Domestic violence is still a pervasive problem in the United States, and New Jersey is no exception. If domestic violence is an issue in a relationship, the abused partner can request a final restraining order under the New Jersey Prevention of Domestic Violence Act. The law recognizes that domestic violence comes in many forms, and provides a method of seeking protection to victims of domestic violence.
The central case in determining if a final restraining order is appropriate in a given case is called Silver v. Silver. In that case, the New Jersey appellate court articulated the required test for whether a party should receive a final restraining order. The test has two prongs. First, the requesting party must show that the abuser has committed one or more of the acts listed under the Prevention of Domestic Violence Act. Next, the court must determine whether there is a need for a continuing order protect the victim from further harm. The court stated that merely showing that the abuser had committed one of the violent acts listed under the Domestic Violence Act was not enough. The guiding question is whether the order is necessary to protect the victim from immediate danger.
In a recent case, the Appellate Court addressed the second prong of the Silver test in a case styled A.M.C. v. P.B. In that case, the plaintiff wife filed for and was granted a temporary restraining order. In the application, she alleged that the defendant had committed harassment, assault, and terrorist threats, fulfilling the first prong of the Silver test. The trial court determined that the husband had assaulted the wife in an attempt to keep her from fleeing the marital home, and that another act of violence had occurred just three weeks before. Despite this, the trial court denied her request for a final restraining order. The trial court determined that because the husband had not contacted the wife for ten days before the hearing and the parties did not share children together, the wife did not need the protection of the final restraining order. The appellate court disagreed. The appellate court stated that where a court finds that the requesting party satisfies the first prong of the Silver test, the question of whether the issue a final restraining order “is most often perfunctory and self-evident.”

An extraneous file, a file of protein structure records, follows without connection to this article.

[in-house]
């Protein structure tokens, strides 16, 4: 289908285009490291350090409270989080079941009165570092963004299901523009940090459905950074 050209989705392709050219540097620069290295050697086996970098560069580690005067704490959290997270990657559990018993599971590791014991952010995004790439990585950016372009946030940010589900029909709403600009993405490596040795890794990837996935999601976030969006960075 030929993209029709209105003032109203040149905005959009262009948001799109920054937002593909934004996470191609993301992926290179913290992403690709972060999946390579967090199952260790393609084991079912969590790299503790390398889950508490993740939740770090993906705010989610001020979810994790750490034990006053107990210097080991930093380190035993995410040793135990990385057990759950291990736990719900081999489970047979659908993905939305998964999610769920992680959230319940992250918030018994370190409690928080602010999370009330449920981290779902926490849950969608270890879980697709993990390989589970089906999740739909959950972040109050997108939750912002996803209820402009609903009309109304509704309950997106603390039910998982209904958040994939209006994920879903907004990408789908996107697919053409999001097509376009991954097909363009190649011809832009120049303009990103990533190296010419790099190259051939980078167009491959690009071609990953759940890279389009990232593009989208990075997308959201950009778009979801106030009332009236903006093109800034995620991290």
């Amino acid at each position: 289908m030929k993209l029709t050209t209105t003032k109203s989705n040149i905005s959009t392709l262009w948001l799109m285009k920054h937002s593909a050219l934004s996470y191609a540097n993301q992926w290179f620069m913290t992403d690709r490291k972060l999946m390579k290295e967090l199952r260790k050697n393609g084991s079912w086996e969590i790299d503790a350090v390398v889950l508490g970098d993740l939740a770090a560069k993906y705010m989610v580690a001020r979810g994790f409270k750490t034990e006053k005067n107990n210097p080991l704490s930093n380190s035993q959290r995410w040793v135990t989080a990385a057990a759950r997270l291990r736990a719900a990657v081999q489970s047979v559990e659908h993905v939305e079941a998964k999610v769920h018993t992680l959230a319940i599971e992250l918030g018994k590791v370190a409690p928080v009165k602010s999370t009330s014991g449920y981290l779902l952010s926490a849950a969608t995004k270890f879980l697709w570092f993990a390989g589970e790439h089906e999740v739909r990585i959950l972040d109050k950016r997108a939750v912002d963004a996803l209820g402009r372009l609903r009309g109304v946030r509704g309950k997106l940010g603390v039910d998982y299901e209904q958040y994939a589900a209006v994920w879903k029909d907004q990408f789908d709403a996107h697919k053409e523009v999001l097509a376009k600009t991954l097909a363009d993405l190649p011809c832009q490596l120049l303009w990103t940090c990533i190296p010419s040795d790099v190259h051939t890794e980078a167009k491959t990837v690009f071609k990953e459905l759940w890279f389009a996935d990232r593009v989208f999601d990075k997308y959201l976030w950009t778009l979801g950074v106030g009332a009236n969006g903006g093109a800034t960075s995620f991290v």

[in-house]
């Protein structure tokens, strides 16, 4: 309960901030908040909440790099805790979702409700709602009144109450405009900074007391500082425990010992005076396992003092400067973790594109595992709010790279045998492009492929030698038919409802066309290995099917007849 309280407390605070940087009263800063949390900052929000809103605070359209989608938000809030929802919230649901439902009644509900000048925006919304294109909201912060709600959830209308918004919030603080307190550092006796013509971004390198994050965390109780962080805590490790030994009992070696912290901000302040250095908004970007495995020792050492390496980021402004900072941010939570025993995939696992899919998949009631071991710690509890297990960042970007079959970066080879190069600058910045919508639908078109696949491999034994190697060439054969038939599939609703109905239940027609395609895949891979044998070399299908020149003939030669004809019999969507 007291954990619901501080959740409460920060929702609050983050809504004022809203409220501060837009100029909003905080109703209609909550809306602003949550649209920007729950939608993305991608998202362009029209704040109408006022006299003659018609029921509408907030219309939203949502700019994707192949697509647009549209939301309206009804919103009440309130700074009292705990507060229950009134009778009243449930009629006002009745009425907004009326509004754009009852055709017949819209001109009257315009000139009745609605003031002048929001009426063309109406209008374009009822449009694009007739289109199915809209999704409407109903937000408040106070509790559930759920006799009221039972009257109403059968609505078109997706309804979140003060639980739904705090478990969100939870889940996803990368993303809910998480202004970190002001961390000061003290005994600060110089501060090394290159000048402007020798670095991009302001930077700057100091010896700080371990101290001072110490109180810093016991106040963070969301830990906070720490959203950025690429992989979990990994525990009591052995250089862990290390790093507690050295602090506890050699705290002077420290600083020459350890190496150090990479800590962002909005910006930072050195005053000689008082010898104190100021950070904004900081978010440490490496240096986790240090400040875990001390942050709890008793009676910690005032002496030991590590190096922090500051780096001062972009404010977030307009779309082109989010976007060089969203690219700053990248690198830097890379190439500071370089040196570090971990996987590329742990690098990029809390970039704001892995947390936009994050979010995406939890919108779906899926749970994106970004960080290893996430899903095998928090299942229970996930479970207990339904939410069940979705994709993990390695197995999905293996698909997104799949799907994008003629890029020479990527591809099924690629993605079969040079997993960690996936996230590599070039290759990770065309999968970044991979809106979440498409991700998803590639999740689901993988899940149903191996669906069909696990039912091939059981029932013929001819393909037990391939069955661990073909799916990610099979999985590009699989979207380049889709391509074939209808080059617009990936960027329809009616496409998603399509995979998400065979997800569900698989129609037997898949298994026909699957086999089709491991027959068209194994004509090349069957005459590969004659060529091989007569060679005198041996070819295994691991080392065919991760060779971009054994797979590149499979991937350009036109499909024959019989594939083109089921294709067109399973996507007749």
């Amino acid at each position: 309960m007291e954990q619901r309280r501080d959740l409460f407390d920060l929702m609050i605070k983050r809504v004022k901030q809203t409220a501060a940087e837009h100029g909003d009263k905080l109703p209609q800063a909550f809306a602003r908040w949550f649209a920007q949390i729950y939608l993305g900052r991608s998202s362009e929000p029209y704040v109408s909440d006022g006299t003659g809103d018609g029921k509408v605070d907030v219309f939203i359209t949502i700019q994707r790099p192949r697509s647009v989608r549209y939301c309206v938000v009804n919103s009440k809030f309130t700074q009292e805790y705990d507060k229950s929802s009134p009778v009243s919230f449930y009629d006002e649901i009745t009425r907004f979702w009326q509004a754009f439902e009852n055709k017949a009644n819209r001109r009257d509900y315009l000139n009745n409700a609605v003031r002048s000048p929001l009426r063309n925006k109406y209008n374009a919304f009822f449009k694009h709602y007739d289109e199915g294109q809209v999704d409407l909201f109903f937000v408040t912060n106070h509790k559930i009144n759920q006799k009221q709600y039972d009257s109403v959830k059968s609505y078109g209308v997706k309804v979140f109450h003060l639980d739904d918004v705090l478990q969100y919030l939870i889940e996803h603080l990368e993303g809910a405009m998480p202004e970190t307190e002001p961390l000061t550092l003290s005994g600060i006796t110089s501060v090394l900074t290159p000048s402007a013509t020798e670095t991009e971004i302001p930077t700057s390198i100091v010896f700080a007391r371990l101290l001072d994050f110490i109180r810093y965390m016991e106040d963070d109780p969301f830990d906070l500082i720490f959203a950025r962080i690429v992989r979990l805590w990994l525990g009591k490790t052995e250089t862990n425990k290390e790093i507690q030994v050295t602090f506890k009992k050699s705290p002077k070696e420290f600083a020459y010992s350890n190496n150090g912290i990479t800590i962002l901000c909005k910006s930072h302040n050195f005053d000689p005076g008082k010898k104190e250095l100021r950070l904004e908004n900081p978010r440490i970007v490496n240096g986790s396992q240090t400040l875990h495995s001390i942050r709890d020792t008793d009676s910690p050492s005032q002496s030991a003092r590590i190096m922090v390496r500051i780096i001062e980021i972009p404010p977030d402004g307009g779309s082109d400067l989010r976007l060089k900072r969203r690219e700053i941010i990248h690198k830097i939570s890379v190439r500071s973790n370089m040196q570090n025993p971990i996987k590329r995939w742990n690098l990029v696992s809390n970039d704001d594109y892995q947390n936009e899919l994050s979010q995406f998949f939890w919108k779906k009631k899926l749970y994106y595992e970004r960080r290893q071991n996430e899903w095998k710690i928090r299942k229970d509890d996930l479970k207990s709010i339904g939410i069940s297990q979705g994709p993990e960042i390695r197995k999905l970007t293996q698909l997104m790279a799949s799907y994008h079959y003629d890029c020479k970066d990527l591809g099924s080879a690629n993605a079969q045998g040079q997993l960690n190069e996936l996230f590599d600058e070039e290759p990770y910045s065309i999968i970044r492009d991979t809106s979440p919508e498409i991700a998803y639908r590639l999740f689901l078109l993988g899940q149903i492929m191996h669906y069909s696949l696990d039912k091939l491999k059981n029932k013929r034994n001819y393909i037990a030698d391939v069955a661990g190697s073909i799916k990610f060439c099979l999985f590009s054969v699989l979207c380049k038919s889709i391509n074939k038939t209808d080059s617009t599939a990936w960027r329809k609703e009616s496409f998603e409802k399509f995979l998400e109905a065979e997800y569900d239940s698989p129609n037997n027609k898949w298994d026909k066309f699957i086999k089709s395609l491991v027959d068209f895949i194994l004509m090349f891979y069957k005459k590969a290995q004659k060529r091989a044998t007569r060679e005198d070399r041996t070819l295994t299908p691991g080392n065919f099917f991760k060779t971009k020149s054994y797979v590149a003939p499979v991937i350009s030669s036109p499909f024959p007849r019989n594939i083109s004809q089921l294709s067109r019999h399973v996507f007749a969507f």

We have extensive experience in assisting our clients in domestic violence relationships. Schedule a Client Vision Meeting to discuss how we can help you protect yourself in the future.